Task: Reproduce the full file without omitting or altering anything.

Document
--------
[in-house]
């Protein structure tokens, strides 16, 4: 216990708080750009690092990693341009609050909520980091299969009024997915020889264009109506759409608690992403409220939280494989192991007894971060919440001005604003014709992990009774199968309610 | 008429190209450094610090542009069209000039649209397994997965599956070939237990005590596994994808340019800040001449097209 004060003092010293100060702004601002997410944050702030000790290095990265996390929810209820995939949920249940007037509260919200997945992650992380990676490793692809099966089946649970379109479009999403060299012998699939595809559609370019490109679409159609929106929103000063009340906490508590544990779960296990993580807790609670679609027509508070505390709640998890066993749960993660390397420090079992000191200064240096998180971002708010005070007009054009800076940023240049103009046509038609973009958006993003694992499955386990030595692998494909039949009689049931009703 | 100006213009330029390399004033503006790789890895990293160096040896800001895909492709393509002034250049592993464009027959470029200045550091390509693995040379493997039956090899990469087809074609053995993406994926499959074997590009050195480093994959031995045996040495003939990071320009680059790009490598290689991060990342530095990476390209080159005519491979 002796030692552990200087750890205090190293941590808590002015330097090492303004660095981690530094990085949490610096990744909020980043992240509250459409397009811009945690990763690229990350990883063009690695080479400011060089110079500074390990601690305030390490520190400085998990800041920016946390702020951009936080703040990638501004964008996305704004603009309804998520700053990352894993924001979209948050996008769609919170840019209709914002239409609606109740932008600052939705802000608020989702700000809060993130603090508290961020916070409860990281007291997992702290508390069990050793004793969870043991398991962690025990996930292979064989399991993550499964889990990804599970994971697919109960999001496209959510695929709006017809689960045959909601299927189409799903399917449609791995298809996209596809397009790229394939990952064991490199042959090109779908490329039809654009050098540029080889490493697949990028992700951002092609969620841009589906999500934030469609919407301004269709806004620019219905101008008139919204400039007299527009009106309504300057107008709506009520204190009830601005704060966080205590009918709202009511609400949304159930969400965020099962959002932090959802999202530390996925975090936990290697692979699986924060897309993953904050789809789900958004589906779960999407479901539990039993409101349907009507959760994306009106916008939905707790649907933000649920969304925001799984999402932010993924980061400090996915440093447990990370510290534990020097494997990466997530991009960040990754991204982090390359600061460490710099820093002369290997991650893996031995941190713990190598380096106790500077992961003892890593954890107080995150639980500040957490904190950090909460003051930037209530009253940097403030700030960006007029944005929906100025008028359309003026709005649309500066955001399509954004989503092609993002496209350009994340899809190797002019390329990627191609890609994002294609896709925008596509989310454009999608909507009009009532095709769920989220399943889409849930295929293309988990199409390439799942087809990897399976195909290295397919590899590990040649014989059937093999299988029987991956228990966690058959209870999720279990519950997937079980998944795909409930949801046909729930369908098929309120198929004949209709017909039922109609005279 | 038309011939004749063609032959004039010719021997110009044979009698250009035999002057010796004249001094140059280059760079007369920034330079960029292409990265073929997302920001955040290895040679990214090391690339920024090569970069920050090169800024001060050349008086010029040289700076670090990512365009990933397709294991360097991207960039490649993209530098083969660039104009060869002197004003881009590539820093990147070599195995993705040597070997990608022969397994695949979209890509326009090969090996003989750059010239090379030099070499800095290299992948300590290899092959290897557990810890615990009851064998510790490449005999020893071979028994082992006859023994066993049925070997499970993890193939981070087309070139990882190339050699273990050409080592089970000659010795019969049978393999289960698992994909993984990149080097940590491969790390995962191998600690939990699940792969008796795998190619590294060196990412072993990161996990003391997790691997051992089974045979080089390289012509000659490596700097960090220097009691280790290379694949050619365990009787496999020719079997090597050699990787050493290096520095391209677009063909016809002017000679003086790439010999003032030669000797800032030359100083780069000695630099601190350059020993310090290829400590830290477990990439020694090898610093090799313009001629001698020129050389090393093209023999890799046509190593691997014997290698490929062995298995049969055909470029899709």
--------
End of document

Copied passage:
[in-house]
């Protein structure tokens, strides 16, 4: 216990708080750009690092990693341009609050909520980091299969009024997915020889264009109506759409608690992403409220939280494989192991007894971060919440001005604003014709992990009774199968309610 | 008429190209450094610090542009069209000039649209397994997965599956070939237990005590596994994808340019800040001449097209 004060003092010293100060702004601002997410944050702030000790290095990265996390929810209820995939949920249940007037509260919200997945992650992380990676490793692809099966089946649970379109479009999403060299012998699939595809559609370019490109679409159609929106929103000063009340906490508590544990779960296990993580807790609670679609027509508070505390709640998890066993749960993660390397420090079992000191200064240096998180971002708010005070007009054009800076940023240049103009046509038609973009958006993003694992499955386990030595692998494909039949009689049931009703 | 100006213009330029390399004033503006790789890895990293160096040896800001895909492709393509002034250049592993464009027959470029200045550091390509693995040379493997039956090899990469087809074609053995993406994926499959074997590009050195480093994959031995045996040495003939990071320009680059790009490598290689991060990342530095990476390209080159005519491979 002796030692552990200087750890205090190293941590808590002015330097090492303004660095981690530094990085949490610096990744909020980043992240509250459409397009811009945690990763690229990350990883063009690695080479400011060089110079500074390990601690305030390490520190400085998990800041920016946390702020951009936080703040990638501004964008996305704004603009309804998520700053990352894993924001979209948050996008769609919170840019209709914002239409609606109740932008600052939705802000608020989702700000809060993130603090508290961020916070409860990281007291997992702290508390069990050793004793969870043991398991962690025990996930292979064989399991993550499964889990990804599970994971697919109960999001496209959510695929709006017809689960045959909601299927189409799903399917449609791995298809996209596809397009790229394939990952064991490199042959090109779908490329039809654009050098540029080889490493697949990028992700951002092609969620841009589906999500934030469609919407301004269709806004620019219905101008008139919204400039007299527009009106309504300057107008709506009520204190009830601005704060966080205590009918709202009511609400949304159930969400965020099962959002932090959802999202530390996925975090936990290697692979699986924060897309993953904050789809789900958004589906779960999407479901539990039993409101349907009507959760994306009106916008939905707790649907933000649920969304925001799984999402932010993924980061400090996915440093447990990370510290534990020097494997990466997530991009960040990754991204982090390359600061460490710099820093002369290997991650893996031995941190713990190598380096106790500077992961003892890593954890107080995150639980500040957490904190950090909460003051930037209530009253940097403030700030960006007029944005929906100025008028359309003026709005649309500066955001399509954004989503092609993002496209350009994340899809190797002019390329990627191609890609994002294609896709925008596509989310454009999608909507009009009532095709769920989220399943889409849930295929293309988990199409390439799942087809990897399976195909290295397919590899590990040649014989059937093999299988029987991956228990966690058959209870999720279990519950997937079980998944795909409930949801046909729930369908098929309120198929004949209709017909039922109609005279 | 038309011939004749063609032959004039010719021997110009044979009698250009035999002057010796004249001094140059280059760079007369920034330079960029292409990265073929997302920001955040290895040679990214090391690339920024090569970069920050090169800024001060050349008086010029040289700076670090990512365009990933397709294991360097991207960039490649993209530098083969660039104009060869002197004003881009590539820093990147070599195995993705040597070997990608022969397994695949979209890509326009090969090996003989750059010239090379030099070499800095290299992948300590290899092959290897557990810890615990009851064998510790490449005999020893071979028994082992006859023994066993049925070997499970993890193939981070087309070139990882190339050699273990050409080592089970000659010795019969049978393999289960698992994909993984990149080097940590491969790390995962191998600690939990699940792969008796795998190619590294060196990412072993990161996990003391997790691997051992089974045979080089390289012509000659490596700097960090220097009691280790290379694949050619365990009787496999020719079997090597050699990787050493290096520095391209677009063909016809002017000679003086790439010999003032030669000797800032030359100083780069000695630099601190350059020993310090290829400590830290477990990439020694090898610093090799313009001629001698020129050389090393093209023999890799046509190593691997014997290698490929062995298995049969055909470029899709």